“It is not the mountain we conquer, but ourselves.” – Sir Edmund Hillary
Our journey began here – yesterday and ten years ago. Having spent three years studying theology and philosophy, I naturally spent a further four years training as an accountant. Qualification under my belt, I elected to leave the big smoke far behind me. I travelled Asia for a month and a half, visiting family and enjoying epic adventures with my sister, who has no equal on land or sea. I then hopped over to America and drove the West Coast, top down and volume up, freedom flying through my hair again and scratching the itch under my skin. Then, finally, I made it back to the land that first sang to my soul. Just in time for the start of the rugby world cup 2011.
No amount of mediocre performance from England could dull the joy of being back here, nor the happiness at finding the country much as I’d left it all those years ago. I felt like it had been frozen in time, untouched, just waiting for me to return. I delighted in taking my travelling companions back to old haunts, including, of course, Aoraki Mt Cook. I went twice during that world cup, in between matches, taking the different friends I was with just to witness them soak it in while we tramped about together. I marvelled all over again, treading the track to Kea Point each trip and breathing the wonder of the snowy mountain scenery. September and October saw flakes in the air and a bite in the wind. Dramatic to say the least.
Also dramatic was witnessing the All Blacks take it home at Eden Park and win the world cup – just epic. I was pretty sure this was where I wanted to be. But I’d started this madcap mission after a secondment to work in Australia fell through – so to Australia I went. I loved Sydney. I unashamedly followed the beaten path and moved to the beach. The Northern Beaches deserve a series of posts unto themselves. Two things of moment happened there in the first 2 weeks – I nearly died from anaphylaxis and I met my partner in crime, who’s been a part of my adventures ever since (watch this space for a blog post titled Life of Cai).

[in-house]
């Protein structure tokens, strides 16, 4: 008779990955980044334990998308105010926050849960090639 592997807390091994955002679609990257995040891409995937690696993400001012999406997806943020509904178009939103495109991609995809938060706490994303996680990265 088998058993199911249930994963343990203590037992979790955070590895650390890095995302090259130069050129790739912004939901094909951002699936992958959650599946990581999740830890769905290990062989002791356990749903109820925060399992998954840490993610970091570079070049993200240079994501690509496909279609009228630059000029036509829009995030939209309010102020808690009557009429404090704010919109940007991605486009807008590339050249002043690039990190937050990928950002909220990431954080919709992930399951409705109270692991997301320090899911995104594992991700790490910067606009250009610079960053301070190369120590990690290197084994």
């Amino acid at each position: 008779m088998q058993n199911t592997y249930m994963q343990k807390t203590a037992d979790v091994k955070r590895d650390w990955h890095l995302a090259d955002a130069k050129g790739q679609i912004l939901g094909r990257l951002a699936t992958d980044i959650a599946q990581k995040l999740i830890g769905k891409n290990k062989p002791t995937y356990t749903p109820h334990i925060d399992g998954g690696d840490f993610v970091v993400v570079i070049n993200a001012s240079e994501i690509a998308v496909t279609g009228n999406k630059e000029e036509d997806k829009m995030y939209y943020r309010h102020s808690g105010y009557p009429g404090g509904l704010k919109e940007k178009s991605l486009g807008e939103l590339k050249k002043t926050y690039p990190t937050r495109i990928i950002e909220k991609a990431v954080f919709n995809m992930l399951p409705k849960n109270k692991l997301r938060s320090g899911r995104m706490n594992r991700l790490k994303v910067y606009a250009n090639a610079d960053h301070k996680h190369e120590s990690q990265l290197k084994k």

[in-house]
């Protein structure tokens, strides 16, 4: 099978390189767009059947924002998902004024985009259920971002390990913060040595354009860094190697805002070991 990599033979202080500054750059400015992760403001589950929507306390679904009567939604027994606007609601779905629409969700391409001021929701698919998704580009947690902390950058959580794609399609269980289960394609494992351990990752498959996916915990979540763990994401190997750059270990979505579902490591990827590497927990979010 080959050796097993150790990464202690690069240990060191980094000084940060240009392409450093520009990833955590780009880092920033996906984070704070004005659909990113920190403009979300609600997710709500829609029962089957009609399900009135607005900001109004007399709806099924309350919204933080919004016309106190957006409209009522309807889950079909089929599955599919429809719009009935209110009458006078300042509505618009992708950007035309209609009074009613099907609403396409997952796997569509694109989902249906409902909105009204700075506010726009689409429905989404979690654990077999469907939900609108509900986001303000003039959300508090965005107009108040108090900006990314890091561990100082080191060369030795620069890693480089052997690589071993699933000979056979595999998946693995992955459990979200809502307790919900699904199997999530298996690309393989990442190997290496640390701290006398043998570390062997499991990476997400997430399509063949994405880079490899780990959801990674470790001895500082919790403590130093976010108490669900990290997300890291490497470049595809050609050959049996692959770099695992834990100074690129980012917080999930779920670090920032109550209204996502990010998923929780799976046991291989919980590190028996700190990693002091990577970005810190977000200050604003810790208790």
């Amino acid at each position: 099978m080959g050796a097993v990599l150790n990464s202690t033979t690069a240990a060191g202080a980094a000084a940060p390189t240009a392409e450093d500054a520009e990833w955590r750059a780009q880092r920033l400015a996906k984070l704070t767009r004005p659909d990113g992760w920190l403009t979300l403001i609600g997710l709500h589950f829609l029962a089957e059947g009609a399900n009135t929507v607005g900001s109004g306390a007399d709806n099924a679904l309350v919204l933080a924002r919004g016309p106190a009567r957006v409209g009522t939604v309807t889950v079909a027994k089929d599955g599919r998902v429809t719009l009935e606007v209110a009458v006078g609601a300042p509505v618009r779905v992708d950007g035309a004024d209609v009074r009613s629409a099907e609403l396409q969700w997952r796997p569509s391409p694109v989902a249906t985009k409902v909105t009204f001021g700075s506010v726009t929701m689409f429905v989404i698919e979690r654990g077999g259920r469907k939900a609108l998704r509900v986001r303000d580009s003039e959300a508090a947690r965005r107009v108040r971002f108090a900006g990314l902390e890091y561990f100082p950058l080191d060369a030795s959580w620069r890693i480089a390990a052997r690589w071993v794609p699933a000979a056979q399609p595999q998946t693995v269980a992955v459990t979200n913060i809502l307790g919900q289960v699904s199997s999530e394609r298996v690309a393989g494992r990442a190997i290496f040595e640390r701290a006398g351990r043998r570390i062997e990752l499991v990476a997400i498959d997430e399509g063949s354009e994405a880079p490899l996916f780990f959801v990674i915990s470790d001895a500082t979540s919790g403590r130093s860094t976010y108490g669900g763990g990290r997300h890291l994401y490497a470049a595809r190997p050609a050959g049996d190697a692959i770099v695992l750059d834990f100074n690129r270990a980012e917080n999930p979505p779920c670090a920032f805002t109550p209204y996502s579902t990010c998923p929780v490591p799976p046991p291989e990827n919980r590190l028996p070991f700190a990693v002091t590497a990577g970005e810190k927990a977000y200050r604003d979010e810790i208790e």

Much as I loved Sydney and becoming Tom Cruise in Cocktail, shimmying Boston shakers on the beach, I still itched. It wasn’t just wanderlust- somewhere else was calling me to call it home, and I knew where it was.
January of 2012, my mother chose to join my cousin on a trip to New Zealand for her sixtieth birthday and I flew from Sydney to join them. I jumped in a car as soon as I landed, driving through the night to reach Queenstown, where I now call home. We had less than a week, but I wanted to show Mum the best of New Zealand and try and communicate just why I was wandering – why I was out here. Our road trip took us to Marlborough… via Mt Cook. We walked to Kea Point. In the rain. Myself in flip flops (/jandals – and yes, after several trips there, I should have known better). Mum loved it despite the lack of view. The scenery was still as seductive as ever.
I went back to Sydney and picked up my beach life. But it seemed a little pale compared to the mountains and lakes I’d been loving the week before. I agreed to meet a friend back in New Zealand for the snow season, and I decided I’d stay. But first, there was an Ozzie road trip and, of course, Bella…
Have you ever felt a call to a particular place? Known where you belonged? Travelled far just for a particular feeling? Stand by for part three tomorrow – I seem to have a lot to say (here’s the ending) 🙂